5 lessons I learned from my pet's emergency


My pet's emergency changed my perspective on the questions clients ask-and how I respond.

We all know the drill. A pet comes in for emergency surgery. Your team gives the pet owner the lowdown on diagnosis, prognosis, and recovery expectations. You explain they'll be notified when Fido is in recovery. The client signs the consent form for surgery in a shaky hand and leaves. Several hours later you call the owner to say Fido is in recovery. The owners ask questions—questions you already answered before the surgery. You calmly repeat the answers and let them know when Fido can go home.

Julie Mullins, a veterinary assistant and staff training coordinator at Seaside Animal Care in ­Calabash, N.C., poses with her furry friend, a 5-year-old Airedale terrier named Jack. (Photos courtesy of Julie Mullins and Dr. Ernie Ward)

The discharge day arrives and you take the owners into an exam room for the doctor to review surgery and care and for you to highlight discharge instructions. The owners ask the same questions again. You're so frustrated, you have to leave the exam room. You say to one of your co-workers, "They haven't listened to anything we told them. They just asked the doctor the very same questions they asked me. The same ones they asked him on the day of surgery."

The clients ask the same questions again in several follow-up calls post-operatively. You begin to ask yourself, "Am I communicating clearly enough? Maybe somebody else should speak to them."

I've been through the same frustrations. But I recently had an "aha" moment born out of my own pet's emergency surgery.

Jack, my shadow

Jack is a 5-year-old—and up till recently—97-pound lean chow hound of an Airedale terrier. He's my shadow, greeting me every morning before my feet hit the floor. One a particular Thursday a while back, I got ready without my shadow. Odd. I had to call him down to the kitchen for breakfast. When he arrived, he moved gingerly into the kitchen, head and tail down. He looked at his food and moved on by. I turned to my husband and said, "He's coming to work with me."

I work at Seaside Animal Care in Calabash, N.C., as a veterinary assistant and staff training coordinator. I've worked there for five years and pride myself on the knowledge I've gleaned working under exceptional doctors.

I took Jack in for some blood work and radiographs recommended by Dr. Jennifer Bailey. There was nothing untoward about either, so I took him home. He continued to have no appetite and vomited up water. So the following day—my day off—was spent doing a barium contrast study. He just lay there, and the questions began. They were questions I knew the answers to, yet I still asked them: "How long will we wait before we proceed to the next step? Will he end up in surgery?" Dr. Bailey and Dr. Eliza Roland were patient, answering my questions repeatedly.

The barium study revealed nothing obvious, so we went home again, hoping to see some barium stool overnight. That didn't happen, and Jack continued to decline.

Jack demonstrates his typical greeting.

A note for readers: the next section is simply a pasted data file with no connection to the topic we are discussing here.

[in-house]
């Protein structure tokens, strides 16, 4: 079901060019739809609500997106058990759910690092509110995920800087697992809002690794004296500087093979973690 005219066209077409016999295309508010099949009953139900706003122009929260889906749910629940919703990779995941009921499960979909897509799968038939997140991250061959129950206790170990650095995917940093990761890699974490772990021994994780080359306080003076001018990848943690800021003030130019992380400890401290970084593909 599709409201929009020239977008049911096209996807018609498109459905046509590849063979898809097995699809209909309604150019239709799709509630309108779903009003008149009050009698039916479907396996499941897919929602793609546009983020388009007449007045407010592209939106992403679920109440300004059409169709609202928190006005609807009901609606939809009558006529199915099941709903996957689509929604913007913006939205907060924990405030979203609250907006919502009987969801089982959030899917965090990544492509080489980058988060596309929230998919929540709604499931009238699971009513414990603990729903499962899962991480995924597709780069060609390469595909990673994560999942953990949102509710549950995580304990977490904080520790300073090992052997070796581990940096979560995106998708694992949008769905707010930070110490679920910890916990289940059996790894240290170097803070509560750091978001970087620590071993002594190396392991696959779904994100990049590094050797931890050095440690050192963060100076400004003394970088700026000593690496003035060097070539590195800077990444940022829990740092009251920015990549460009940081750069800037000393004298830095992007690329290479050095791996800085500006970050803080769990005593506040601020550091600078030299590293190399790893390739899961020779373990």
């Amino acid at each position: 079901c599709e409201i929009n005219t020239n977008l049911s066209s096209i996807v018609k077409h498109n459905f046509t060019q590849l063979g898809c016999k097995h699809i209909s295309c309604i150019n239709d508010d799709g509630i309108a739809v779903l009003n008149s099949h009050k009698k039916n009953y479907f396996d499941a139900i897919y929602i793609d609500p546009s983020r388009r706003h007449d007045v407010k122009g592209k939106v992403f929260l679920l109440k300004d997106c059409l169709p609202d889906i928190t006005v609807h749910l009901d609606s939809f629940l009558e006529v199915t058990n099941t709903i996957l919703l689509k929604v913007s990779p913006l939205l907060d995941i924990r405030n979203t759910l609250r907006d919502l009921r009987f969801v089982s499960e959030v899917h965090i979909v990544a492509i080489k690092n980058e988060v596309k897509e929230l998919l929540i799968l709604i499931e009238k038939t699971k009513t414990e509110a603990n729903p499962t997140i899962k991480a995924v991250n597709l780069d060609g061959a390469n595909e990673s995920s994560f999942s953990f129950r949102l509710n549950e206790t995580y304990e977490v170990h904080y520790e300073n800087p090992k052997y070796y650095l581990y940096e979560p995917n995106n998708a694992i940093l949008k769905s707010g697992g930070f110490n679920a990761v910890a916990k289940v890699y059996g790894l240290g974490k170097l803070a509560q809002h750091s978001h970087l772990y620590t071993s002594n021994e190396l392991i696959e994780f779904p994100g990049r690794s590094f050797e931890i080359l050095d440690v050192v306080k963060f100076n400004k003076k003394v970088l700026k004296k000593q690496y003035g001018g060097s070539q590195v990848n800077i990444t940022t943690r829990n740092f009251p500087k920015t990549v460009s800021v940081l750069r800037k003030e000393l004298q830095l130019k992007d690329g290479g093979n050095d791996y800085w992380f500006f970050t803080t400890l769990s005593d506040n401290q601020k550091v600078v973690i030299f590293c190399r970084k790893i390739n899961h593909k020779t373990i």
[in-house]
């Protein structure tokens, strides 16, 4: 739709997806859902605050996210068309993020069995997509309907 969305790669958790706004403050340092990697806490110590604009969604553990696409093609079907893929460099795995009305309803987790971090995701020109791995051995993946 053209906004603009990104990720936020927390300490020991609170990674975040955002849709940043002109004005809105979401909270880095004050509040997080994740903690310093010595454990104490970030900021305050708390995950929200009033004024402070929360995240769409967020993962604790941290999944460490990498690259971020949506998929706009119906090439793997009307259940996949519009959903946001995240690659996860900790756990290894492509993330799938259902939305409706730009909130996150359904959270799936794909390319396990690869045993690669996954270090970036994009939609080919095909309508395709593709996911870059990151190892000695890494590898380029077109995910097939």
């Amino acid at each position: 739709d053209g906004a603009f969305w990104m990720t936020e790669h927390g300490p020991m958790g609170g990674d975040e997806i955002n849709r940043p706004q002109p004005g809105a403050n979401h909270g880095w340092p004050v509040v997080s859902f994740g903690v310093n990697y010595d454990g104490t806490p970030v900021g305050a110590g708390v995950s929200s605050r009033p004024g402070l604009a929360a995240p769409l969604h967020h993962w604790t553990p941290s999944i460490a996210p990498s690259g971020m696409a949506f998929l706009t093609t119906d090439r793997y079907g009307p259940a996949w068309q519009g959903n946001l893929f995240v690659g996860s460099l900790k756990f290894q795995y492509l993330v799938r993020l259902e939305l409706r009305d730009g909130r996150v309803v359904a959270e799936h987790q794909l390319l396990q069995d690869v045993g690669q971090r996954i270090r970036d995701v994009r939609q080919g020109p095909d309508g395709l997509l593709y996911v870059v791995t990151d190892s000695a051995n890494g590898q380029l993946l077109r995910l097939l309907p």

Saturday morning—another day off—I was back at work for one more radiograph. The consulting doctors recommended exploratory surgery. I helped prep, sedate, and set up my beautiful, weak buddy in surgery. One of my co-workers, Angie, volunteered to be the surgical assistant for the procedure, and I felt incredibly grateful. Dr. Ernie Ward began the surgery at 9:07 a.m. and quite rapidly discovered and removed the obstructing wad of cotton. He began to inspect Jack's intestines, and he called me into the surgical suite. In a somber voice, he said, "Julie, I will need to take out about 3 feet of his intestines."

"Give me a number," I said.

Dr. Ward begins his extensive surgery to determine the cause of Jack’s illness.

"50/50," he replied.

I told him to go ahead. He inspected the intestines further and determined that it was not in fact 3 feet that needed to be removed. It was much more. He called me back in again to break the news, to show me why he needed to remove more and to get the go-ahead.

He began to remove the intestines, and my mind swam with questions and fears. I called my husband to relay the information about our furry son. He asked a question I couldn't answer: "Is he going to make it?"

Three hours later, Dr. Ward finished the final suture on his beautiful—albeit huge—incision site. Jack was in recovery, and I measured out the almost 10 feet of resected intestine.

Dr. Ward went over his prognosis. Grave. He discussed the importance of introducing food slowly when he woke, the importance of monitoring temperature, and the risk of infection. I'm sure he said more, but I didn't hear. I was busy recounting the times we'd gone for early morning runs and wondering if we'd ever do that again.

Dr. Ward indicates how much of Jack’s damaged intestines need to be removed.

The initial recovery went well. When when his daddy arrived, Jack opened his eyes and ate a therapeutic diet slurry—a diet mixed with water to make it drinkable. He even lifted his head. It was the first thing he'd eaten in three days. Our boy was back. He was walking around less than an hour later, went outside and had a soft bowel movement, and got busy healing. We were elated.

Sunday morning Jack began having loose stool. Explosive loose stool. His weight continued to drop, and a seroma—a pocket of clear, serous fluid that sometimes occurs in the body after surgery—developed that would gush blood when he walked. He continued on intravenous fluids and antibiotics and rested in the hospital. His appetite waxed and waned, but overall he seemed good.

Dr. Ward begins the excision of Jack’s intestines.

For the love of fur